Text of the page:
Neuropathy is not as uncommon as you may think and for the most part, treatment is not difficult to follow. However, this condition can be debilitating if it is left untreated. Focal neuropathy is a type of neuropathy is that only affects one nerve. It can be caused by a number of different reasons.
At Integrated Pain Management, focal neuropathy is just one of the many conditions we treat. We believe patient education is just as important as diagnosis and treatment. If you have focal neuropathy, read through this guide for a better understanding of the condition, including common forms of focal neuropathy, causes and treatment options.
As stated previously, focal neuropathy is a form of neuropathy that affects a single nerve. This form of neuropathy often occurs in the hand, head, torso, or leg but is not as common as peripheral or autonomic neuropathy.
There may or may not be pain, followed by loss of sensation, strength, and overall function, depending on the type. These types of neuropathies are typically due to injury, compression, aging, inflammatory disorders, or other systemic diseases.
Focal neuropathy can develop if there has been a prolonged period of swelling or pressure placed on a specific point in the body such as the hands, feet, or face. It can also develop over time due to high blood sugar or high levels of fats, such as triglycerides, in the blood from diabetes which damages the nerves and the small blood vessels that nourish your nerves. Symptoms include loss of feeling, tingling, burning, muscle weakness, and paralysis.
Read through the following examples of focal neuropathy to learn more.
Carpal tunnel syndrome is the most common focal neuropathy and is caused by entrapment of the median nerve in the carpal tunnel at the wrist. It is a slowly progressive condition causing tingling, numbness, and pain in the hand and fingers (possibly sparing the pinky finger), with weakness and wasting of muscle at the base of the thumb. It is diagnosed based on clinical information (history and physical examination) and confirmed by electrodiagnostic tests (EDx) consisting of nerve conduction studies (NCS) and electromyography (EMG).
Ulnar neuropathy is the second most common entrapment neuropathy and most commonly occurs at the elbow. It presents with weakness of the hand, along with tingling, numbness, and pain in the inner side of the hand and fingers (half of ring finger and pinky). It is often triggered by irritation of the “funny bone” where the nerve is exposed along the inner aspect of the elbow.
Entrapments, or entrapment syndromes, are the most common type of focal neuropathy. They occur when nerves become compressed or trapped in areas where nerves pass through narrow passages between bones and tissues. People with diabetes are more likely to have entrapments than people without diabetes.
Other focal neuropathies that do not involve trapped nerves are much less common. These focal neuropathies most often affect older adults. Examples include cranial neuropathies, which affect the nerves of the head. Cranial neuropathies can cause eye problems or problems with the muscles of the face. Symptoms depend on which nerve is affected.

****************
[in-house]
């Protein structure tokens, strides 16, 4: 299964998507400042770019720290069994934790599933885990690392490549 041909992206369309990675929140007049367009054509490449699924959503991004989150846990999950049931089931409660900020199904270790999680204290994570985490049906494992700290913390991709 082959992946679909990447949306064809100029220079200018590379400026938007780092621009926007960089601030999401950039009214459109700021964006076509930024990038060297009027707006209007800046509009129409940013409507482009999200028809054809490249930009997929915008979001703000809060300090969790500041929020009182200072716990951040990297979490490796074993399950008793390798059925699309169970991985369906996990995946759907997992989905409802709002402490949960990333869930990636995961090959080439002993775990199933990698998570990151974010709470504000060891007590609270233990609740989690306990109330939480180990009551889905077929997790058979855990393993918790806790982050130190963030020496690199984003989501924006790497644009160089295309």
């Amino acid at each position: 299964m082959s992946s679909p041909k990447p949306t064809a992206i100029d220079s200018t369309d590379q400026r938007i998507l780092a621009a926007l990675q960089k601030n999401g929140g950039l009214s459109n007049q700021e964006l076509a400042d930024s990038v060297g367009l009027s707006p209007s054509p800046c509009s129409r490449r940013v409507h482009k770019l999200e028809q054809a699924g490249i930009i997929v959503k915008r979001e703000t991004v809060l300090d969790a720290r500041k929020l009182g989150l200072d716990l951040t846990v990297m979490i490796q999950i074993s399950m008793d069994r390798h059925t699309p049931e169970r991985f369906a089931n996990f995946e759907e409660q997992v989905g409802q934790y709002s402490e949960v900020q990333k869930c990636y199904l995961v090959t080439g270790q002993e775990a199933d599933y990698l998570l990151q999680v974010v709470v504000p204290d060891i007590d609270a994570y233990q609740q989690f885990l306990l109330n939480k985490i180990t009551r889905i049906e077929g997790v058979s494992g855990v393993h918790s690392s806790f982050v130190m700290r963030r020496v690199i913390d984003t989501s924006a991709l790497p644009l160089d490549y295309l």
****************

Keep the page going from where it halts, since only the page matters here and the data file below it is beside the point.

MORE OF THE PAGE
Living with focal neuropathies can be challenging so it is important to consider implementing certain lifestyle changes in order to keep the condition from progressing. These can include:
> Losing weight.
> Monitoring blood sugar levels.
> Not smoking.
> Limiting alcohol.
> Make sure injuries and infections don’t go unnoticed or untreated (this is particularly true for people who have diabetic neuropathies).
> Improving vitamin deficiencies.
> Managing stress and practicing mindfulness.
> Attending physical therapy.
> Wearing orthopedic braces to compensate for weakness and balance loss.
> Make sure your environment includes assistive devices (like canes or walkers) and is well-lit to reduce your fall risk.
Still, the most important thing you can do to slow the progression of neuropathy is to see your doctor and discuss your care plan. Together you can manage symptoms, reduce pain, and get you back to enjoying your life.
Your doctor may treat focal neuropathy pain with the same medicines used to treat peripheral neuropathy pain.To treat a focal neuropathy that involves a trapped nerve, your doctor may recommend:
> wearing a splint or brace to take pressure off the nerve
> medicines that reduce inflammation
> surgery, if other treatments don’t work
Usually, these forms of treatment are successful but if not, more involved forms of treatment include:
> Increase Blood Flow – Since damaged blood vessels cannot bring adequate nutrition & oxygen to the nerves, this must be corrected in order for the nerves to heal and function properly.
> Stimulate Nerve Fibers – It’s crucial that once we get more blood to the nerves, to re-educate the nerve back to normal function. Certain devices can be used to repair the damaged nerves, and start to make them healthy once again.
> Physical Therapy – Our approach to physical therapy focuses on stimulating the damaged nerves to reduce pain and improve balance while decreasing brain-based pain.
For focal neuropathies that don’t involve trapped nerves, most people recover within a few weeks or months, even without treatment.
Focal neuropathy is just one of many conditions treated at Integrated Pain Management. Our team is dedicated to getting you the quality of life you deserve. We take into consideration all factors of your life to make sure the treatment plan we develop for you suits all your needs. If you are experiencing persistent pain, contact our team today!